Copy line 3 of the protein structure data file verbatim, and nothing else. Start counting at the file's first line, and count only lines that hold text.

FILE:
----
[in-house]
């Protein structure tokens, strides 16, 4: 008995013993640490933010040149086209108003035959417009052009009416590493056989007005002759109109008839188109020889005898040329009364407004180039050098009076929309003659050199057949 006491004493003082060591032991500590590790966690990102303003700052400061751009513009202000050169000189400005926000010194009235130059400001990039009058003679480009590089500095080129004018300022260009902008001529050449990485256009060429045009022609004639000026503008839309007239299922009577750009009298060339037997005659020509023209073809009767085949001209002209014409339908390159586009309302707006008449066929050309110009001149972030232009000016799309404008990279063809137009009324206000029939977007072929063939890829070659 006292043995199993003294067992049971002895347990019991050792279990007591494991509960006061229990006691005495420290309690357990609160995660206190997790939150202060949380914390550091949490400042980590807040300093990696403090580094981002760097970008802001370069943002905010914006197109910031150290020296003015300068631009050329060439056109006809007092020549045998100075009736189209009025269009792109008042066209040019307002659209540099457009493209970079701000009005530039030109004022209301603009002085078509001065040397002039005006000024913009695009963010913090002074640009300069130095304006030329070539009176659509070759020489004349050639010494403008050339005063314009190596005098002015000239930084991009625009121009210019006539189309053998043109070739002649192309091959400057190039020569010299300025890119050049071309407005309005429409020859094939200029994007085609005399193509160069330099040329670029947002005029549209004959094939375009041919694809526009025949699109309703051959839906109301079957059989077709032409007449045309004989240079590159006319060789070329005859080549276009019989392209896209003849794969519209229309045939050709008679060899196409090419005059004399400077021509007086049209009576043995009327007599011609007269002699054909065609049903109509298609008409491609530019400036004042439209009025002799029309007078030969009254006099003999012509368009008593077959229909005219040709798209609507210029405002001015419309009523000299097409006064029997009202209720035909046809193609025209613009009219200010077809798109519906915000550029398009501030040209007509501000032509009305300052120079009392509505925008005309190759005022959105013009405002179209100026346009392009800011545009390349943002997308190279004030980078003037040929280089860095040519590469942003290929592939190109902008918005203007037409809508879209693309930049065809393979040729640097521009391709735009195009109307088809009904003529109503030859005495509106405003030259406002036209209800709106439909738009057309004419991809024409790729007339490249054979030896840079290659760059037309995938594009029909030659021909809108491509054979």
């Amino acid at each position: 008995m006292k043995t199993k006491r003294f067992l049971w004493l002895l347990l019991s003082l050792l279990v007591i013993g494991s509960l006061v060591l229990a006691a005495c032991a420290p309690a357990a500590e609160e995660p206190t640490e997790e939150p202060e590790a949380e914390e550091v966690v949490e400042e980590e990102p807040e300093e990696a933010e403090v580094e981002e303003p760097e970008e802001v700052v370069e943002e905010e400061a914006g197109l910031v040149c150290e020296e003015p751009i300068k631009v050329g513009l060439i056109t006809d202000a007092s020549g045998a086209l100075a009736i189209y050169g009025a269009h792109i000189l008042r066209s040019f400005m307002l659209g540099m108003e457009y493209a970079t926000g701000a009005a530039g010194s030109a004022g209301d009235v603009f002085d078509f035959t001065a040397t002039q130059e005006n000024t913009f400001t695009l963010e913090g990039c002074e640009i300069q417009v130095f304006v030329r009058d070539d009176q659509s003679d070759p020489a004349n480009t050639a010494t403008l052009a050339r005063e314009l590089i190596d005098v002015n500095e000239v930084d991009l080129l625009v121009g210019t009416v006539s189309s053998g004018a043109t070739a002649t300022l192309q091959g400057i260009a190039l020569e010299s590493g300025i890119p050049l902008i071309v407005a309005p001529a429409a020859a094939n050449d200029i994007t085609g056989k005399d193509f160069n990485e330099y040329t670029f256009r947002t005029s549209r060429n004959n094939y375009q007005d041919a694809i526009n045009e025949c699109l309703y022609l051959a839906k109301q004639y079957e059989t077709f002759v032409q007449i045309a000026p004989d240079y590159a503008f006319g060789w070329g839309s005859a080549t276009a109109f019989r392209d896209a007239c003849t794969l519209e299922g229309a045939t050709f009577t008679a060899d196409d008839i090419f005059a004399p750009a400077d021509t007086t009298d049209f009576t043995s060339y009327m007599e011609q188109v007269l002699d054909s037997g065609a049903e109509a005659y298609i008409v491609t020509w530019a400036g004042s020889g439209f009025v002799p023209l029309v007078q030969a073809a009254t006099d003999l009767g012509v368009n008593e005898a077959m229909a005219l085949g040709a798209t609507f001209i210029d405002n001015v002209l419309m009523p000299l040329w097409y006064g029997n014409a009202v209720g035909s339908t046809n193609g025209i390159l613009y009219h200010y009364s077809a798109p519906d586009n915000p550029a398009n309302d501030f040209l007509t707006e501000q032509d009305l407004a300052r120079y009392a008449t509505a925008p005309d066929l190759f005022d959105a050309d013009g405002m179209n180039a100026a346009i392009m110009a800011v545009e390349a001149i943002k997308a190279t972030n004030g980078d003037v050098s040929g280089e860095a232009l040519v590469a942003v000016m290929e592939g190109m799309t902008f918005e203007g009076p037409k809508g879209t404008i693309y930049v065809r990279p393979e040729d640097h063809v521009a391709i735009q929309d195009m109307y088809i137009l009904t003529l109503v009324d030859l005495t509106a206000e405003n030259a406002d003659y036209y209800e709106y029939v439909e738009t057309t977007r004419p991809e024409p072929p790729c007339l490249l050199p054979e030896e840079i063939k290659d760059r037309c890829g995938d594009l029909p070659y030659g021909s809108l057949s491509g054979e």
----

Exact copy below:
């Amino acid at each position: 008995m006292k043995t199993k006491r003294f067992l049971w004493l002895l347990l019991s003082l050792l279990v007591i013993g494991s509960l006061v060591l229990a006691a005495c032991a420290p309690a357990a500590e609160e995660p206190t640490e997790e939150p202060e590790a949380e914390e550091v966690v949490e400042e980590e990102p807040e300093e990696a933010e403090v580094e981002e303003p760097e970008e802001v700052v370069e943002e905010e400061a914006g197109l910031v040149c150290e020296e003015p751009i300068k631009v050329g513009l060439i056109t006809d202000a007092s020549g045998a086209l100075a009736i189209y050169g009025a269009h792109i000189l008042r066209s040019f400005m307002l659209g540099m108003e457009y493209a970079t926000g701000a009005a530039g010194s030109a004022g209301d009235v603009f002085d078509f035959t001065a040397t002039q130059e005006n000024t913009f400001t695009l963010e913090g990039c002074e640009i300069q417009v130095f304006v030329r009058d070539d009176q659509s003679d070759p020489a004349n480009t050639a010494t403008l052009a050339r005063e314009l590089i190596d005098v002015n500095e000239v930084d991009l080129l625009v121009g210019t009416v006539s189309s053998g004018a043109t070739a002649t300022l192309q091959g400057i260009a190039l020569e010299s590493g300025i890119p050049l902008i071309v407005a309005p001529a429409a020859a094939n050449d200029i994007t085609g056989k005399d193509f160069n990485e330099y040329t670029f256009r947002t005029s549209r060429n004959n094939y375009q007005d041919a694809i526009n045009e025949c699109l309703y022609l051959a839906k109301q004639y079957e059989t077709f002759v032409q007449i045309a000026p004989d240079y590159a503008f006319g060789w070329g839309s005859a080549t276009a109109f019989r392209d896209a007239c003849t794969l519209e299922g229309a045939t050709f009577t008679a060899d196409d008839i090419f005059a004399p750009a400077d021509t007086t009298d049209f009576t043995s060339y009327m007599e011609q188109v007269l002699d054909s037997g065609a049903e109509a005659y298609i008409v491609t020509w530019a400036g004042s020889g439209f009025v002799p023209l029309v007078q030969a073809a009254t006099d003999l009767g012509v368009n008593e005898a077959m229909a005219l085949g040709a798209t609507f001209i210029d405002n001015v002209l419309m009523p000299l040329w097409y006064g029997n014409a009202v209720g035909s339908t046809n193609g025209i390159l613009y009219h200010y009364s077809a798109p519906d586009n915000p550029a398009n309302d501030f040209l007509t707006e501000q032509d009305l407004a300052r120079y009392a008449t509505a925008p005309d066929l190759f005022d959105a050309d013009g405002m179209n180039a100026a346009i392009m110009a800011v545009e390349a001149i943002k997308a190279t972030n004030g980078d003037v050098s040929g280089e860095a232009l040519v590469a942003v000016m290929e592939g190109m799309t902008f918005e203007g009076p037409k809508g879209t404008i693309y930049v065809r990279p393979e040729d640097h063809v521009a391709i735009q929309d195009m109307y088809i137009l009904t003529l109503v009324d030859l005495t509106a206000e405003n030259a406002d003659y036209y209800e709106y029939v439909e738009t057309t977007r004419p991809e024409p072929p790729c007339l490249l050199p054979e030896e840079i063939k290659d760059r037309c890829g995938d594009l029909p070659y030659g021909s809108l057949s491509g054979e």